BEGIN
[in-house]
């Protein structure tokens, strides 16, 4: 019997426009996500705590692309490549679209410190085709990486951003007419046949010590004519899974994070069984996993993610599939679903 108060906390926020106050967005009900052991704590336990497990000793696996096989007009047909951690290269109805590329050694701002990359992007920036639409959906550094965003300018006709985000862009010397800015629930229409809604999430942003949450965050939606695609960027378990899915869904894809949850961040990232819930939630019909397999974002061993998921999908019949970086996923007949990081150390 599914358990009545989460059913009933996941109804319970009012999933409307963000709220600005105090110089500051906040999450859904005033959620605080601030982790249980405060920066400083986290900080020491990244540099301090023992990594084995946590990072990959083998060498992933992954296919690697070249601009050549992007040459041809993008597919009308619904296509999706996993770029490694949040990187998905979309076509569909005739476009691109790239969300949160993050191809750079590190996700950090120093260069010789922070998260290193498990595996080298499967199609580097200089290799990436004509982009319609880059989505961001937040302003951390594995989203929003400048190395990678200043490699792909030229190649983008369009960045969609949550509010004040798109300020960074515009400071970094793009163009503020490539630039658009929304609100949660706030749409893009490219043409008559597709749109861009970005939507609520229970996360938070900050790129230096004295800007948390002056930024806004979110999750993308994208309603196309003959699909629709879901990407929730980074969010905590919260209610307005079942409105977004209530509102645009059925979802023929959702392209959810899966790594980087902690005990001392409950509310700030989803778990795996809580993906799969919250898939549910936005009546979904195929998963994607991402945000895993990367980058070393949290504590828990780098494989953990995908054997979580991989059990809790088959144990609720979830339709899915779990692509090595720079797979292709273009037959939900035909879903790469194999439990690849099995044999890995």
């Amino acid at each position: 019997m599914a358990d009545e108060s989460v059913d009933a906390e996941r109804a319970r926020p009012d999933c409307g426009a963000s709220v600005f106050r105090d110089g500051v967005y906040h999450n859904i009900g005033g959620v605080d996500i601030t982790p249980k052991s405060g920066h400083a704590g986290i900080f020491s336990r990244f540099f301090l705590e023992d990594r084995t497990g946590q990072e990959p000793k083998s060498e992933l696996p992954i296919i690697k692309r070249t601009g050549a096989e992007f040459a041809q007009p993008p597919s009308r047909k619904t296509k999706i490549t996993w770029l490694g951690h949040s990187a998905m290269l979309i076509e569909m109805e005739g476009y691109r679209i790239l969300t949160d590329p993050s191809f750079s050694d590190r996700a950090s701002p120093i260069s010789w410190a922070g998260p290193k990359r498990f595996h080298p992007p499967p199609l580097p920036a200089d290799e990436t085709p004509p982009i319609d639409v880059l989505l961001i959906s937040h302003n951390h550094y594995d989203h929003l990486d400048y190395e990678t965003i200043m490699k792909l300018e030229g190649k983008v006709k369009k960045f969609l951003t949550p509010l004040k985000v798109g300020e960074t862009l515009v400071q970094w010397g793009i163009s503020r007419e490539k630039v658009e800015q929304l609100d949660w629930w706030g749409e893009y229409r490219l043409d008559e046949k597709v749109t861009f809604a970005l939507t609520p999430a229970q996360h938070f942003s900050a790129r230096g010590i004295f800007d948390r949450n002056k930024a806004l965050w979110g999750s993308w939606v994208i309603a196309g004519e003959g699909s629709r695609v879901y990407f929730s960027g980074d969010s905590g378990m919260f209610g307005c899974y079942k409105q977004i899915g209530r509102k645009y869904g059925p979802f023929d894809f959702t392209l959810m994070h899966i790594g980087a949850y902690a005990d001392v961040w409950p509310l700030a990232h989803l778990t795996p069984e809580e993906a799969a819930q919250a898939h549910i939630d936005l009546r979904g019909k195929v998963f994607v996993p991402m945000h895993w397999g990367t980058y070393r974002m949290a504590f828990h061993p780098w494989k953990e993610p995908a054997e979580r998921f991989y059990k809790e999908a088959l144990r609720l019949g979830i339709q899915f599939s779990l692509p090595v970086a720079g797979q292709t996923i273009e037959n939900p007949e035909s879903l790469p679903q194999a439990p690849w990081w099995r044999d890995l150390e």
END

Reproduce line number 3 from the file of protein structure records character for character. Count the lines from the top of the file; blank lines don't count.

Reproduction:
């Amino acid at each position: 019997m599914a358990d009545e108060s989460v059913d009933a906390e996941r109804a319970r926020p009012d999933c409307g426009a963000s709220v600005f106050r105090d110089g500051v967005y906040h999450n859904i009900g005033g959620v605080d996500i601030t982790p249980k052991s405060g920066h400083a704590g986290i900080f020491s336990r990244f540099f301090l705590e023992d990594r084995t497990g946590q990072e990959p000793k083998s060498e992933l696996p992954i296919i690697k692309r070249t601009g050549a096989e992007f040459a041809q007009p993008p597919s009308r047909k619904t296509k999706i490549t996993w770029l490694g951690h949040s990187a998905m290269l979309i076509e569909m109805e005739g476009y691109r679209i790239l969300t949160d590329p993050s191809f750079s050694d590190r996700a950090s701002p120093i260069s010789w410190a922070g998260p290193k990359r498990f595996h080298p992007p499967p199609l580097p920036a200089d290799e990436t085709p004509p982009i319609d639409v880059l989505l961001i959906s937040h302003n951390h550094y594995d989203h929003l990486d400048y190395e990678t965003i200043m490699k792909l300018e030229g190649k983008v006709k369009k960045f969609l951003t949550p509010l004040k985000v798109g300020e960074t862009l515009v400071q970094w010397g793009i163009s503020r007419e490539k630039v658009e800015q929304l609100d949660w629930w706030g749409e893009y229409r490219l043409d008559e046949k597709v749109t861009f809604a970005l939507t609520p999430a229970q996360h938070f942003s900050a790129r230096g010590i004295f800007d948390r949450n002056k930024a806004l965050w979110g999750s993308w939606v994208i309603a196309g004519e003959g699909s629709r695609v879901y990407f929730s960027g980074d969010s905590g378990m919260f209610g307005c899974y079942k409105q977004i899915g209530r509102k645009y869904g059925p979802f023929d894809f959702t392209l959810m994070h899966i790594g980087a949850y902690a005990d001392v961040w409950p509310l700030a990232h989803l778990t795996p069984e809580e993906a799969a819930q919250a898939h549910i939630d936005l009546r979904g019909k195929v998963f994607v996993p991402m945000h895993w397999g990367t980058y070393r974002m949290a504590f828990h061993p780098w494989k953990e993610p995908a054997e979580r998921f991989y059990k809790e999908a088959l144990r609720l019949g979830i339709q899915f599939s779990l692509p090595v970086a720079g797979q292709t996923i273009e037959n939900p007949e035909s879903l790469p679903q194999a439990p690849w990081w099995r044999d890995l150390e």